Sturdy red-brick buildings in the Strip District painted on wood salvaged from an old house. A richly detailed pencil drawing of an automotive supply store. Aluminum sculpture, mixed media on canvas and memorable photographs.
These are some of the artworks created by 33 new members of the Associated Artists of Pittsburgh. The 2019 New Member Exhibition is on view through June 30 at Pittsburgh Center for the Arts and Media, 6300 Fifth Ave., Shadyside. Admission is free.
This year, competition for membership was keen; 140 artists applied.
The AAP board invited a jury of six artists at Transmitter Gallery, an artist collective in Brooklyn, N.Y., to review applicants’ work. From the entries, jurors chose 33 people for membership.
“We do it all online,” said Madeline Gent, the AAP’s executive director.
Each applicant submitted images of three to five artworks plus a statement, biography and resume. Artists 18 or older who live or maintain a studio within 150 miles of Pittsburgh are eligible to join AAP, which has 570 members, Ms. Gent said.
This show is an immersion in many media. Brent Nakamoto’s large black-and-white oil painting of a swimmer standing on a California beach is rich in dimension and tone. Stephanie Martin’s biomorphic ceramic pieces resemble ocean coral. Christopher Hofmann’s blue cane glass mug and a goblet made of glass and copper are sterling examples of marrying craft to decorative, functional art.
AAP board member Jeff Schwarz was the connection to Brooklyn, where he lived from 2011 to 2018. He invited Jen Hitchings of Transmitter Gallery to curate the AAP exhibition.
She is a 2011 graduate of SUNY-Purchase, where she studied painting and drawing. Ms. Hitchings then moved to Bushwick, a Brooklyn neighborhood filled with artists. With five other artists, she runs Transmitter Gallery in Brooklyn.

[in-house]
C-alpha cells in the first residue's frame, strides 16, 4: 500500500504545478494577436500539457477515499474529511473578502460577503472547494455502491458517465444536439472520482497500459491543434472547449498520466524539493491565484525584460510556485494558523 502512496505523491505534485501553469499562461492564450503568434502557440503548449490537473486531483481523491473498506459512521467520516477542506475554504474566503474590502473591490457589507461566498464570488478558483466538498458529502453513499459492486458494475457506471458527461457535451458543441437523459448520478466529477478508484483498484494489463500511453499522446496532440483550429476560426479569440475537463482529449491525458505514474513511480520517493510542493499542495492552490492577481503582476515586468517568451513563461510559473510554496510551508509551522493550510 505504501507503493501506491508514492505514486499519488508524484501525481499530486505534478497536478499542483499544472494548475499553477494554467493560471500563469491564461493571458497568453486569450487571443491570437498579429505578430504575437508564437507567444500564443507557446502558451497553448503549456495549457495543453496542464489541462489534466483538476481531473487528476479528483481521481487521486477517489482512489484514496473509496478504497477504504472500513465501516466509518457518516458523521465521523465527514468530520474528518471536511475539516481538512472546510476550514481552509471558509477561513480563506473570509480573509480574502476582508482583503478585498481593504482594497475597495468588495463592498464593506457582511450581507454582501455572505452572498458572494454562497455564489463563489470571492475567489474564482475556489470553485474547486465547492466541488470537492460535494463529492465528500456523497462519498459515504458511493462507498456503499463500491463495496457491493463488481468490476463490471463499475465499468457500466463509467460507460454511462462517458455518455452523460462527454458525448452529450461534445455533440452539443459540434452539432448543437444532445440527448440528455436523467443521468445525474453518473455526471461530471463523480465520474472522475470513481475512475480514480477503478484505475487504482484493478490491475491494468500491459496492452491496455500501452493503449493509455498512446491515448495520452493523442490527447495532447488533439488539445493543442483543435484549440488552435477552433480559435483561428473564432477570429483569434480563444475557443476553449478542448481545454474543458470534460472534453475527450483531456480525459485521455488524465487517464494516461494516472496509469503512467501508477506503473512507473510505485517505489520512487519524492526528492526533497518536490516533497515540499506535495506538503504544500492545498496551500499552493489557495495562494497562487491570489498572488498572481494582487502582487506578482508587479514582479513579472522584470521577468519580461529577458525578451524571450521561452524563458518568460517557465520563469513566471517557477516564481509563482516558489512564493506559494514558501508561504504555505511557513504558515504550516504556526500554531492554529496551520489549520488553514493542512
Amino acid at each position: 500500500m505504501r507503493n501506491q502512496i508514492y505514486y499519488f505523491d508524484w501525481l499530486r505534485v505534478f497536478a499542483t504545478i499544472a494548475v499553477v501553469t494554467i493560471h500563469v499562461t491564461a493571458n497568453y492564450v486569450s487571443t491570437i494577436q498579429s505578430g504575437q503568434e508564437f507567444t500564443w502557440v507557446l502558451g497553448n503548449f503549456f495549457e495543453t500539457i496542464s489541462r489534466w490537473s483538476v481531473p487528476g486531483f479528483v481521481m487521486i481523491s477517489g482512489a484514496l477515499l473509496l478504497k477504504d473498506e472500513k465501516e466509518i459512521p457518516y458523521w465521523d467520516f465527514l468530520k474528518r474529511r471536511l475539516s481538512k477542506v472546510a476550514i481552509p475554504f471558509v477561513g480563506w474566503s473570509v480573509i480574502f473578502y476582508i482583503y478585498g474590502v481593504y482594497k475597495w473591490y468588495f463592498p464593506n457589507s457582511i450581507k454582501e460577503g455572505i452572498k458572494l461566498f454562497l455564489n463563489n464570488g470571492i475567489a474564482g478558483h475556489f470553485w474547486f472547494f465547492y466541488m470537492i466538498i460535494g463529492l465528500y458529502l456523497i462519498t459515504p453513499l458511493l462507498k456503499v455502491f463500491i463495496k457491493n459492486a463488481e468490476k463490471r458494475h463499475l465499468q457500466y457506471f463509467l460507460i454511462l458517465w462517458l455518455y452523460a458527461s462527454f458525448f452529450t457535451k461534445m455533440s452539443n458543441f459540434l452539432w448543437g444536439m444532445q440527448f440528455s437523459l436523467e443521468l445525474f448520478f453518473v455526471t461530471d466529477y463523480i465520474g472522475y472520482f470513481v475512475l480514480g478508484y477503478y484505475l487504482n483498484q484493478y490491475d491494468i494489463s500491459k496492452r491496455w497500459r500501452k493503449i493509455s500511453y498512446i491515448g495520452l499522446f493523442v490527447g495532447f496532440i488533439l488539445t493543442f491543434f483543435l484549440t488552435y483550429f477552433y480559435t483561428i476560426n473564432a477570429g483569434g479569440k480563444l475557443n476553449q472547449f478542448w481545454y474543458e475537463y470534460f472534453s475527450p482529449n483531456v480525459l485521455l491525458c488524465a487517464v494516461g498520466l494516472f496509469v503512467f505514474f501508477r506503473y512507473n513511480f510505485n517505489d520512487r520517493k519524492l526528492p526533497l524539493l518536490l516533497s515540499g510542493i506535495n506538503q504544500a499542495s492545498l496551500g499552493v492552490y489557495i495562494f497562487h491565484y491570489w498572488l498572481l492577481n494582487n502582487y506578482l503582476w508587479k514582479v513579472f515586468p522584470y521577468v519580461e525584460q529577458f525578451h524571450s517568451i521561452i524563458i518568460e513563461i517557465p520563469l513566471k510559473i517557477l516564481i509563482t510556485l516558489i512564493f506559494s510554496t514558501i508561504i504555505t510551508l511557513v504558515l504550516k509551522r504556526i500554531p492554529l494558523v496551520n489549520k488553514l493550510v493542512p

“We are all artists as well and have our day jobs,” she said in a telephone interview.
Even with thousands of artists in Brooklyn, “it still can be very insular. A lot of the same people end up showing in the same spaces,” Ms. Hitchings said. “We want to get out of this neighborhood to bring our curation and our taste to another city and have some dialogue with artists in another city.”
That’s one reason she accepted Mr. Schwarz’s invitation. She said the jurors chose a broad range of work and media. Hanging the AAP exhibition, Ms. Hitchings said, was like “trying to formulate six cohesive group shows into a larger group show. There were six rooms but I wanted there to be some consistency within each room.”
Mr. Schwarz moved back to Pittsburgh last year and bought a three-story brick building with a storefront on Saline Street in Greenfield. The storefront is his studio and he lives above it with his wife, Judy Fisher. Life is more affordable here than in New York, where he was paying rent on an apartment plus a studio. In Pittsburgh, Mr. Schwarz and his wife could afford a mortgage.
Since returning to Pittsburgh, he said he sees more places for artists to make and exhibit their work and increased availability of studios in Braddock, Homewood, Wilkinsburg, the Brew House on the South Side and Radiant Hall’s locations in Lawrenceville, Nova Place and Homewood.
“People do move here because of that. Studio rent is cheaper than in other cities,’’ he said.
Mr. Schwarz credited Ms. Gent for finding more opportunities for AAP members to show their work.
“The number of exhibitions for AAP members have increased from before she was here until now. She is such a hard worker and I think she has an energy level that is impressive,” he said.
The Associated Artists of Pittsburgh began in 1910 when the energetic Lila Barr Hetzel invited two colleagues to her Downtown studio. Her father, George Hetzel, founded the Scalp Level School of painting in the 1860s after discovering the rural retreat outside of Johnstown, Pa.
George Hetzel encouraged his colleagues and students at the Pennsylvania School of Design for Women to paint outdoors at Scalp Level, a Cambria County community in the valley of Paint Creek. The first exhibition by the AAP featured more than 200 artworks on view at the Grand Opera House, which stood at Fifth and Forbes avenues.
The ranks of AAP membership have included Andy Warhol, Philip Pearlstein and Cynthia Cooley, a local painter who began photographing exteriors and interiors of Western Pennsylvania steel mills during the 1980s while that industry collapsed.
Through June 30
Pittsburgh Center for the Arts and Media
6300 Fifth Ave., Shadyside